Risk of CVD or Type-2 Diabetes According to Change in BMI After Starting ART
October 1, 2014
Initiation of ART usually leads to increased weight and body mass index [BMI] that might be associated with an increased risk of cardiovascular disease [CVD] and type II diabetes.
Amit Achhra at the Kirby Institute for Infection and Immunity in Society, in Sydney, investigated the relationship between short term increases in BMI following ART and risk of CVD or type II diabetes in over 9000 people enrolled in the international, prospective, multi-cohort D:A:D study. They reported that for each unit of BMI increase within the first year following initiation of ART, the risk of CVD and diabetes significantly increased. However, the implications of these results depended on baseline BMI.
Selection criteria included being treatment naive when initiating ART and having BMI measurements within the previous year and after one year [+/- 6 months] following ART initiation. The outcomes for the study were new CVD [myocardial infarction, invasive cardiovascular procedures or stroke] and diabetes events. Exclusion criteria included pre-existing CVD or diabetes. The study comprised 9,321 people, who were stratified according to their pre-ART BMI as under weight (< 18.5 kg/m2), normal (18.5 - 25), over weight (25 - 30) or obese (> 30). Poisson regression models were used to determine the risk of CVD or diabetes according to one-year change in BMI, stratified by pre-ART BMI category, cohort and established CVD and diabetes risk factors and calendar year.
Most people fell into the two middle BMI stratifications: normal weight (64%), and overweight (23%). While only small numbers fell into the two extreme BMI groups: initially underweight (6%) and obese (6%). Three quarters of the cohort were male and half were men who have sex with men (MSM). Smoking inversely correlated with baseline BMI.
After one year of ART, the mean increase in BMI was +0.67 kg/m2. Baseline BMI was strongly related to response with mean changes of +1.82, +0.77, +0.30 and -0.01 in the underweight, normal, overweight and obese groups respectively. This trend continued with mean changes at 5 years of +2.5, +1.38, +0.73 and +0.14 in the same groups respectively. The underweight group gained the most BMI and the obese group remaining stable or loosing weight. Overall, the percentage of overweight or obese cohort subjects increased from 29.6% before ART to 35.5% during ART.
A total of 97 [1.0%] CVD events were reported during 43,982 person years (PY) with an incidence of 2.21/1000 PY [95% CI: 1.76 - 2.68]. Pre-ART BMI was positively related to CVD event rate (95%CI) per 1000 PY: 1.73 (0.56 - 4.03), 2.13 (1.63 - 2.73), 2.41 (1.55 - 3.59) and 2.78 (1.12 - 5.74) in the under, normal, over and obese groups respectively.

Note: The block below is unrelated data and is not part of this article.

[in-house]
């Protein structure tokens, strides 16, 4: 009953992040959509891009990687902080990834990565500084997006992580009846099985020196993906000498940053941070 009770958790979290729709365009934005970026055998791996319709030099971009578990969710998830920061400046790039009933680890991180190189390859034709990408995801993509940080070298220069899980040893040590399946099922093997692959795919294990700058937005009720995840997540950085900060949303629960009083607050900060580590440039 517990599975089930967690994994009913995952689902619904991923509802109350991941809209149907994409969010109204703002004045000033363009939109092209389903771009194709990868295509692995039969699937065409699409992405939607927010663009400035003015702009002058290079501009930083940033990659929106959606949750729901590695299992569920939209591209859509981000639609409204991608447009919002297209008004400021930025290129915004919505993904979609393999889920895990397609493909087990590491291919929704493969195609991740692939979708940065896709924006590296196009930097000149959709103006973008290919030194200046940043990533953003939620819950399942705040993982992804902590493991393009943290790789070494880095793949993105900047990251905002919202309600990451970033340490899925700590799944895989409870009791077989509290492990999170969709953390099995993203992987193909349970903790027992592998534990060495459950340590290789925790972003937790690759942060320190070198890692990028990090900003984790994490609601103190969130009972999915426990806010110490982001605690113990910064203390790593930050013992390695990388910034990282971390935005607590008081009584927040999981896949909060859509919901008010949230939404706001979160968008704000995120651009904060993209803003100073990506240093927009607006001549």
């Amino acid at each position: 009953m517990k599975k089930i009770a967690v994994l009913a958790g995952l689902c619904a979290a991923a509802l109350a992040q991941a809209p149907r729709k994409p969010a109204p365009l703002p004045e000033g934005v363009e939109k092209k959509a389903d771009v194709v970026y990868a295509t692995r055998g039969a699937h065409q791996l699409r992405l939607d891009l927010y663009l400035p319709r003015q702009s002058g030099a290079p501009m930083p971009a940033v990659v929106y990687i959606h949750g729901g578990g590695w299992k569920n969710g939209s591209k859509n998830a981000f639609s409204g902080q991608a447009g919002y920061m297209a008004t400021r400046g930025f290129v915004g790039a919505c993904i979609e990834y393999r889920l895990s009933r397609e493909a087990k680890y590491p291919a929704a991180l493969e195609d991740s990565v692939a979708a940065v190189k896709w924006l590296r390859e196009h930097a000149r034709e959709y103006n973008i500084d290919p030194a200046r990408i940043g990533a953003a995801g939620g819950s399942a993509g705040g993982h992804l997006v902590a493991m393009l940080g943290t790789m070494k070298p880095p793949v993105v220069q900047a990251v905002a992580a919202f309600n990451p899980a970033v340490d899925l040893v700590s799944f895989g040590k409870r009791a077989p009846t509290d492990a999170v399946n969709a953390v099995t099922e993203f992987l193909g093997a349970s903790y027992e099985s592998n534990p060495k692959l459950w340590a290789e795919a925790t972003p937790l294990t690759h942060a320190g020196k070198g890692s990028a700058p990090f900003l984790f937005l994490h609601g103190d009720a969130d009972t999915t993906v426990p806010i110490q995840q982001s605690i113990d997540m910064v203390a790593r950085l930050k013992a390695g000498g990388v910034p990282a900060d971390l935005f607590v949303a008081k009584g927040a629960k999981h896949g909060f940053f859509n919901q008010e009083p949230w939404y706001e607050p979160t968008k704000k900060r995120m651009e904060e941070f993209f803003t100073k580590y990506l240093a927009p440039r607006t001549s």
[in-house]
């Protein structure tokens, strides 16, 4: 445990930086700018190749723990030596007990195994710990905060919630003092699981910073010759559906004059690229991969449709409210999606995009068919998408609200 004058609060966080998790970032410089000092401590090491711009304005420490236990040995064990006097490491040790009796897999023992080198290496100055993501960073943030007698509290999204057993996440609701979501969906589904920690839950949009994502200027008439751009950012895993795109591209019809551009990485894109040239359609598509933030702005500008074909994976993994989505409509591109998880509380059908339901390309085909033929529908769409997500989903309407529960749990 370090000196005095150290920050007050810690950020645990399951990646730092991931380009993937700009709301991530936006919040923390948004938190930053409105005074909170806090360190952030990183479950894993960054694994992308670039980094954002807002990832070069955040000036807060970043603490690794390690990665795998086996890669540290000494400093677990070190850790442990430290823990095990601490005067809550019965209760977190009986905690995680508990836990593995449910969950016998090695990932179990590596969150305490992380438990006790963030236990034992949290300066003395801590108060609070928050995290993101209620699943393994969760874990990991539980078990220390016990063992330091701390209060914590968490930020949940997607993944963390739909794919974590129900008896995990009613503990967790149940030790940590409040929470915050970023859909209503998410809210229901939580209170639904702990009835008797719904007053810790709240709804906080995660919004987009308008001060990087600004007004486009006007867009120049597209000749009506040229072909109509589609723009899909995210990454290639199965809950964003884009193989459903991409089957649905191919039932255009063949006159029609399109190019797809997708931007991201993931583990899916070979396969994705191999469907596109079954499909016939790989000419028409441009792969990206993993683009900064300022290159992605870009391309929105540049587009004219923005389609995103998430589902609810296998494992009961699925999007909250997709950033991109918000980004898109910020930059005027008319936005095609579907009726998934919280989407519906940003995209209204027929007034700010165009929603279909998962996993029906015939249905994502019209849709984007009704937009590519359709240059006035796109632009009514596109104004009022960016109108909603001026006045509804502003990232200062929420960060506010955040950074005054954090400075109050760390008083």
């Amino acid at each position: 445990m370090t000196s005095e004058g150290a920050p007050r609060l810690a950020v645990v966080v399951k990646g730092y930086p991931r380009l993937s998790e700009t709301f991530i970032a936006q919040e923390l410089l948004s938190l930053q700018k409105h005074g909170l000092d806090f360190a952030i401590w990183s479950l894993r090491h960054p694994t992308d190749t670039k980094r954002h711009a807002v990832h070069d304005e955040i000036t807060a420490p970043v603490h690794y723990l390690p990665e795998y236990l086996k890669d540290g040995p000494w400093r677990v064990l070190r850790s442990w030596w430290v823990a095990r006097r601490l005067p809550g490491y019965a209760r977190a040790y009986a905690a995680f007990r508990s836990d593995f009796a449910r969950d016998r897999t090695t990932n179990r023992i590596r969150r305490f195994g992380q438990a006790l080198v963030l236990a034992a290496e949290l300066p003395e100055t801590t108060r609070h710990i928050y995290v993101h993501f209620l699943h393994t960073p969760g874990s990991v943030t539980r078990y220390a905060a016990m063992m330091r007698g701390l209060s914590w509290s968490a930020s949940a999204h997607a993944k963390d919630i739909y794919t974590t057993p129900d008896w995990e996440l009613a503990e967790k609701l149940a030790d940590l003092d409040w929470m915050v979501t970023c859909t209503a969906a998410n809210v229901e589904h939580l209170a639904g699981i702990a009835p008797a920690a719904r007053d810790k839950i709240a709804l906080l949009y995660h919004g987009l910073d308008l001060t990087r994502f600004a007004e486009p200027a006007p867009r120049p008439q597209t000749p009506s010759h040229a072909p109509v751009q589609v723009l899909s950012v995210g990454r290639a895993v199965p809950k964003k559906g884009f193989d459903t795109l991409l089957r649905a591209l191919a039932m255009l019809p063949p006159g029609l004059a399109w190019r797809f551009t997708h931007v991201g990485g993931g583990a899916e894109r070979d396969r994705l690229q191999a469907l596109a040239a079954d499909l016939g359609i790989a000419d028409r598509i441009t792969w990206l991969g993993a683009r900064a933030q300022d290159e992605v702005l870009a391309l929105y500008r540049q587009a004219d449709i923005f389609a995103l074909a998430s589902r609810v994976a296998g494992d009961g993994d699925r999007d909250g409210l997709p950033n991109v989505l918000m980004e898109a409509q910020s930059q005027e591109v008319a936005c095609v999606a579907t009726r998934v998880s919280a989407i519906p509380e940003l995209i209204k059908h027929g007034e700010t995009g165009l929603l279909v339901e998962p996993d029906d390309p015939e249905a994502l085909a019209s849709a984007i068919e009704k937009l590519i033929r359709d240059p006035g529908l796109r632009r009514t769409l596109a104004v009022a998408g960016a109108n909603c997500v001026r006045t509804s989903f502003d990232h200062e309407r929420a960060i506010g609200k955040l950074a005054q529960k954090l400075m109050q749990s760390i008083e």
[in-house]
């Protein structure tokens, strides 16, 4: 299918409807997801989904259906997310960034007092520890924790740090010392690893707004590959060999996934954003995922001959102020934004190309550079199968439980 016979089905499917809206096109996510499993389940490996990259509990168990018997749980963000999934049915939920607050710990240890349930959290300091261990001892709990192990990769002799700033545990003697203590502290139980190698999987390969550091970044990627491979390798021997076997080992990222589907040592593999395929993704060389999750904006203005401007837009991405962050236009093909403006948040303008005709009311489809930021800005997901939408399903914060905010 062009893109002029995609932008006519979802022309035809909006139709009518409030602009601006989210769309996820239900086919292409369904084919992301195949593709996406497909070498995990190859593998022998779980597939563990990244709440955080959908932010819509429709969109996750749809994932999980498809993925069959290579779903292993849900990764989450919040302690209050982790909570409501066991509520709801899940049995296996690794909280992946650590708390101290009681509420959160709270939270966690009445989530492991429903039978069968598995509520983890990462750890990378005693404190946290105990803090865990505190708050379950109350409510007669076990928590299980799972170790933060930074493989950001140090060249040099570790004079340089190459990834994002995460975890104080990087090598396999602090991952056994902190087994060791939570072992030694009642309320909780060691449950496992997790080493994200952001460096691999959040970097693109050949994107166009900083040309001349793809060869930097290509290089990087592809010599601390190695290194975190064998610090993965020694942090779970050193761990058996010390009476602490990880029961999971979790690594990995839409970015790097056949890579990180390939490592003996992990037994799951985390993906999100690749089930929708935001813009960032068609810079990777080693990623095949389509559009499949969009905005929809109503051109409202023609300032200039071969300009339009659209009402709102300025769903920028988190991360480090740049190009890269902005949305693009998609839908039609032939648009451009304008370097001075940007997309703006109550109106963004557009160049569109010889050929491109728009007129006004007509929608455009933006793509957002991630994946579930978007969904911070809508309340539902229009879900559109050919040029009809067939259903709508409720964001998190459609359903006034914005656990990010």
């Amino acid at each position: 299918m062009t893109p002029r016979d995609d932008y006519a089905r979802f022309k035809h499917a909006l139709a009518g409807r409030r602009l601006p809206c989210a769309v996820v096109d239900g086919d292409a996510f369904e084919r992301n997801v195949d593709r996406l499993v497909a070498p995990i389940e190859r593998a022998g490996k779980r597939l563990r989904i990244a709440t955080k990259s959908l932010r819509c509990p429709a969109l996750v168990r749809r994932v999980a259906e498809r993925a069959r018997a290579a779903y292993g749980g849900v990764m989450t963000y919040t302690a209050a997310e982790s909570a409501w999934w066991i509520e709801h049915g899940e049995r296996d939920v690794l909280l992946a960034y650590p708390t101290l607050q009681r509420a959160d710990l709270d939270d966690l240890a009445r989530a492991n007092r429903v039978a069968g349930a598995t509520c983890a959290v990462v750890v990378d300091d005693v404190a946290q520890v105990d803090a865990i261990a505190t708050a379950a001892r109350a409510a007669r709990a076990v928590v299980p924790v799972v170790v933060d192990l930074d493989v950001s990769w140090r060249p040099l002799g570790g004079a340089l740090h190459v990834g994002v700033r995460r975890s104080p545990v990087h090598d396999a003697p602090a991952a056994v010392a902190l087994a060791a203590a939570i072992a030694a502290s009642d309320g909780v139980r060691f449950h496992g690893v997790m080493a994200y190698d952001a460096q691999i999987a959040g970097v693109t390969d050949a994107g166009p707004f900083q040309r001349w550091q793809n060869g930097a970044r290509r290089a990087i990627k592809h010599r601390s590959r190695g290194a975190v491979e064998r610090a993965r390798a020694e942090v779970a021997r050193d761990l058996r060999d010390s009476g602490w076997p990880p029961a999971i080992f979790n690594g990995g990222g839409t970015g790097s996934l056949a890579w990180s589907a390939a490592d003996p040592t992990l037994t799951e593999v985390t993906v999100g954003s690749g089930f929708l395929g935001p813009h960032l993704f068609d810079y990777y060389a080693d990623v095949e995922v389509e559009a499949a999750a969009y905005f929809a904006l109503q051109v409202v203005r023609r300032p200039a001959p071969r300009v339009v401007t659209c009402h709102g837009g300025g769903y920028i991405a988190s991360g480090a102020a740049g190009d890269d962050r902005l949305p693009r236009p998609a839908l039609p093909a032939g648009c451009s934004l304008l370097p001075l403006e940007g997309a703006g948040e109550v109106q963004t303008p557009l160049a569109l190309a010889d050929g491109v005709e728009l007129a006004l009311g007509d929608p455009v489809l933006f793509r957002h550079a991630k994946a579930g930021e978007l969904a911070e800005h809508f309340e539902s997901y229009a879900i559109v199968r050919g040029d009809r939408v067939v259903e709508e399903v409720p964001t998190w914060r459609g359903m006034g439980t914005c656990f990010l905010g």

However, when the risk of CVD was assessed according to the increase in BMI units, the normal weight group had the highest risk [incidence risk ratio (IRR) 1.18 (CI: 1.04 - 1.32), p=0.01]. This translates to an 18% increased risk of CVD per unit of BMI gained for the normal group. In contrast, there was no effect on the risk of CVD from increased BMI for the obese group [IRR: 1.08 (0.71 - 1.64), p=0.714], the overweight group [IRR 0.80 (0.62 - 1.02), p=0.070] or the underweight group [IRR 0.92 (0.54 - 1.56), p=0.792].
Analysis by pre-ART BMI (to work with even distribution) only showed higher CVD rate for the middle two quartiles [20.9 - 23.0 and 23.0 - 25.5] when adjusted for both demographics and all time-updated variables.
Type-2 diabetes developed in 125 patients (1.4%) during 43,278 PY, with a rate of 2.89 per 1000 PY. Similar to CVD, when stratified according to pre-ART BMI group, the rate of diabetes also appeared to be related to higher BMI, with the highest rates in the obese group [IRR 9.97 (95%CI: 6.32 - 14.96)] and the overweight group [IRR 4.05 (95%CI: 2.88 - 5.54)], and the lowest rates in the underweight group [IRR 2.04 (95%CI: 0.76 - 4.53)] and the normal group [IRR 2.01 (95%CI: 1.51 - 2.59)]. When the risk of diabetes was assessed according to the increase in BMI units after one year of ART, there was an approximately 20% elevated risk of diabetes per unit gain in BMI for those with normal BMI before ART [IRR 1.19 (95%CI: 1.06 - 1.33)] and those overweight [IRR 1.22 (95%CI: 1.06 - 1.40)]. There was not a significant increase in diabetes risk per unit of BMI gained in the underweight or obese groups. In all groups taken together, there was a 10-11% increase in risk for diabetes associated with each unit gain in BMI. This result did not change by categorising pre-ART BMI groups according to quartiles.
The researchers conclude that short-term gains in BMI after ART could be associated with increased risk of CVD, mostly in people with normal/intermediate levels of BMI before ART and that increases in BMI are associated with higher risk of diabetes in all groups. They urge caution in the interpretation of the result that there was no change of CVD risk with gain in BMI for the high BMI pre-ART group, as the sample size was low and BMI may not be the best predictor of CVD.
Achhra AC et al. Impact of short-term change in body mass index after antiretroviral therapy initiation on subsequent risk of cardiovascular disease and diabetes in HIV-positive individuals: the D:A:D study. 20th International AIDS Conference, 20-25 July 2014, Melbourne. Oral abstract WEAB0103.
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